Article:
R: QH enthusiasts, in an attempt to preserve the traditional, multi-use, bulldog square (Steeldust type) horse known as the American Quarter Horse, have started at least two new associations. Loosely using the criteria of the National Foundation Quarter Horse Association (N.F.Q.H.A.), your horse must be registered with the American Quarter Horse Association (A.Q.H.A.). After the N.F.Q.H.A. has researched his pedigree, he must carry eighty percent QH blood, which means he can have no more than twenty percent Thoroughbred blood (Arabian, Morgan, Tennessee Walker, etc., are not acceptable for this type of breed registry). For more information, you can contact the N.F.Q.H.A. at (541) 426-4403 or through their web site at You will also want to contact the original foundation bred association, Foundation Quarter Horse Registry, F.Q.H.A., at (970) 522-7822 or through their site at A good book on this subject was listed in October 1998's issue under Cyber Pastures and Great Books. Good luck! - Joy B. from Buda, TX.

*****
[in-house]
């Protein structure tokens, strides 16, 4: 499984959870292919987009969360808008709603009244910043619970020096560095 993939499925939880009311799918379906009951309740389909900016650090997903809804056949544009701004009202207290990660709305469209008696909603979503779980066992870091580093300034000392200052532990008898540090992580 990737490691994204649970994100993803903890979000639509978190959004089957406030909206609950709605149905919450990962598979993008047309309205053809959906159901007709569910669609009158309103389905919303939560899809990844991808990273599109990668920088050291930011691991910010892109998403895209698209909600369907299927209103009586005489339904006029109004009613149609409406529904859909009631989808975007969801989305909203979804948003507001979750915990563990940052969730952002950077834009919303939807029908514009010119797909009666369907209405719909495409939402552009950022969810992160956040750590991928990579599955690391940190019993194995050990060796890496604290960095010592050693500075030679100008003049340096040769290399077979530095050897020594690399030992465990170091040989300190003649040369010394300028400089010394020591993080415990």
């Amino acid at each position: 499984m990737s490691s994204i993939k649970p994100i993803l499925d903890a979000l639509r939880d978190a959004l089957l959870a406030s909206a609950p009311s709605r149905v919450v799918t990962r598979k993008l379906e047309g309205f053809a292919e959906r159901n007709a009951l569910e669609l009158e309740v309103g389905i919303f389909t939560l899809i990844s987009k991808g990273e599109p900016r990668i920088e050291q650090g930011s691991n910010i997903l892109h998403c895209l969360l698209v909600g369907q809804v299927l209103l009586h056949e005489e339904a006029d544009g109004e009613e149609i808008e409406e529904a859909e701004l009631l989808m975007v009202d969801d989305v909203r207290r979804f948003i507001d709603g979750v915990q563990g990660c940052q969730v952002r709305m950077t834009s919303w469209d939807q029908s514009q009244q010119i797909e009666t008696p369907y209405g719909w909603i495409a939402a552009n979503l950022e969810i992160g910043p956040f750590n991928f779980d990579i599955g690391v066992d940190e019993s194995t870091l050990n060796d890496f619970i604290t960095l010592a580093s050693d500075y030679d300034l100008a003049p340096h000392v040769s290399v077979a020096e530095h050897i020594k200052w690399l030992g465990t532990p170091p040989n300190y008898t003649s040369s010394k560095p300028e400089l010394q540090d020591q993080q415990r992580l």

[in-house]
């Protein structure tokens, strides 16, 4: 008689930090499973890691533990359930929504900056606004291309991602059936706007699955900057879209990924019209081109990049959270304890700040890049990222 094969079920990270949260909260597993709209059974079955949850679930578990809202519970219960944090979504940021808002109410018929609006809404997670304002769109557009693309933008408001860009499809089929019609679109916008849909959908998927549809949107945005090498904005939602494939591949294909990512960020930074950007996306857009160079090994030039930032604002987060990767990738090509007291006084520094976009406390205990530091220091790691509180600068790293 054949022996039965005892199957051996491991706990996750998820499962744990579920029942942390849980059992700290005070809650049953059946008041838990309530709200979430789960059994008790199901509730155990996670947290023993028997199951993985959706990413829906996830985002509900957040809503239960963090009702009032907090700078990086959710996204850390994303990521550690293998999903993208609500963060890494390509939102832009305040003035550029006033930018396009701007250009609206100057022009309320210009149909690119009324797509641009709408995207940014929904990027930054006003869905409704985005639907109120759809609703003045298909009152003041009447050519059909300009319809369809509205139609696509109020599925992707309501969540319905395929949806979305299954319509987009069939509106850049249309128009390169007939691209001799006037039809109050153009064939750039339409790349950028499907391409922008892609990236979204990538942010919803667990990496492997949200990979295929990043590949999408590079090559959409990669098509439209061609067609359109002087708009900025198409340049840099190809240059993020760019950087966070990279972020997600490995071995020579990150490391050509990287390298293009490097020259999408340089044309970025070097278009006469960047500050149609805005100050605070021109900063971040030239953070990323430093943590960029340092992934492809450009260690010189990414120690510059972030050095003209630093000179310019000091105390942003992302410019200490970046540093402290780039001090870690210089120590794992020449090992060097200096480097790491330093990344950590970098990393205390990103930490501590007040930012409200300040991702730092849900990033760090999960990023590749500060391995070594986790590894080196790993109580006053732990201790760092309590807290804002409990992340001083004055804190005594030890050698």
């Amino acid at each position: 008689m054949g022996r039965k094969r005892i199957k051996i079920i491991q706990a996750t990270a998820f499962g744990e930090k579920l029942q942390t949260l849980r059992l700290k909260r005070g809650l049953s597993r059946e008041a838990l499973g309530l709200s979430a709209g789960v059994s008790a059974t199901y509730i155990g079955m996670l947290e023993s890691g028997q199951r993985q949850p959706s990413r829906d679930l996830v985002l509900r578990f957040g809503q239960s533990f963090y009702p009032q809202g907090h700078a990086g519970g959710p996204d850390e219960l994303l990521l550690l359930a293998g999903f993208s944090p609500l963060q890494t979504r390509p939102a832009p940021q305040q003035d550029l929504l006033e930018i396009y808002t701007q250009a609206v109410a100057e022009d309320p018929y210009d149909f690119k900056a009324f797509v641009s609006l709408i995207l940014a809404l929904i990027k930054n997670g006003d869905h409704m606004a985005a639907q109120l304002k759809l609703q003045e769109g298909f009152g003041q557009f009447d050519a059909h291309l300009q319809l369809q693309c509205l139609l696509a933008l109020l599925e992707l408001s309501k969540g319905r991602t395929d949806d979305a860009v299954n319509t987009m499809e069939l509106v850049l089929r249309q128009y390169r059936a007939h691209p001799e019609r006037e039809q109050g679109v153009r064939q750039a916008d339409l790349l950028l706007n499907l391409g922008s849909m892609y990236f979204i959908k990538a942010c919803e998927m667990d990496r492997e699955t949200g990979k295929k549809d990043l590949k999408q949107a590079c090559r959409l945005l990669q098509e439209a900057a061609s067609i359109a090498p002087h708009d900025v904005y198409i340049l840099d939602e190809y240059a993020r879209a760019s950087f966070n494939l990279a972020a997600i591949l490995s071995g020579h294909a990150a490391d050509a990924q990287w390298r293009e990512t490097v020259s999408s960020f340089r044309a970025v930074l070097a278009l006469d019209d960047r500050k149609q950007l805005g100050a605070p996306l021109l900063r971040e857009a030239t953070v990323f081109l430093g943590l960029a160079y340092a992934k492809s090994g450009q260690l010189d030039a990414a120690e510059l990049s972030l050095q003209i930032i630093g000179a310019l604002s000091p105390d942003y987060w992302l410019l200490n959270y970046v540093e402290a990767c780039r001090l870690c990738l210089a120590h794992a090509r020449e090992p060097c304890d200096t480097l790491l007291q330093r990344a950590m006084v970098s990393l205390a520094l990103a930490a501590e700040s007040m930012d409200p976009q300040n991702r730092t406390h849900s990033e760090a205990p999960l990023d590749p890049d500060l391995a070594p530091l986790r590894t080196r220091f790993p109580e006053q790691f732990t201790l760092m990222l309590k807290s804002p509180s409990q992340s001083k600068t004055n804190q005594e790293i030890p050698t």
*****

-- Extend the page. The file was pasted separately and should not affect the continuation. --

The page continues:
Snaffle Snafu (from September 1998):
R-1: You have to go back to the basics and get him on the aids. Don't go out into the pasture until he's under control in the round pen and/or small paddock or arena. You do not necessarily need to change bits- in my experience, shank bits and curbs could make a horse fight and toss his head if he doesn't understand your cues. Once you have him under control and you feel confident, find a friend with an older, well mannered horse to ride with. Monty Roberts book, THE MAN WHO LISTENS TO HORSES, has a good description of horse signs that you can use as a tool to learn your horse's language. Study this and study your horse and you'll begin to recognize and anticipate his bad behavior before you get into trouble. John Lyons' tapes are also full of good suggestions. - Sean F. from Austin, TX.

R-2: A suggestion for Snaffle Snafoo is to try a Tom Thumb snaffle bit until they can get their horse under control. Make sure all your tack fits your horse, a pinching saddle could account for his behavior. With a new horse, I spend at least two weeks getting to know him in an arena with basic schooling before I trust him in the open. A Tom Thumb has worked for me with horses like you described, it is still a kind bit, but has a mild shank with a curb (use leather, not chain!) that gives you a little more control. You should be able to find them at any tack store and they usually run from twenty-five to thirty-five dollars. - Jennifer W., from Austin, TX.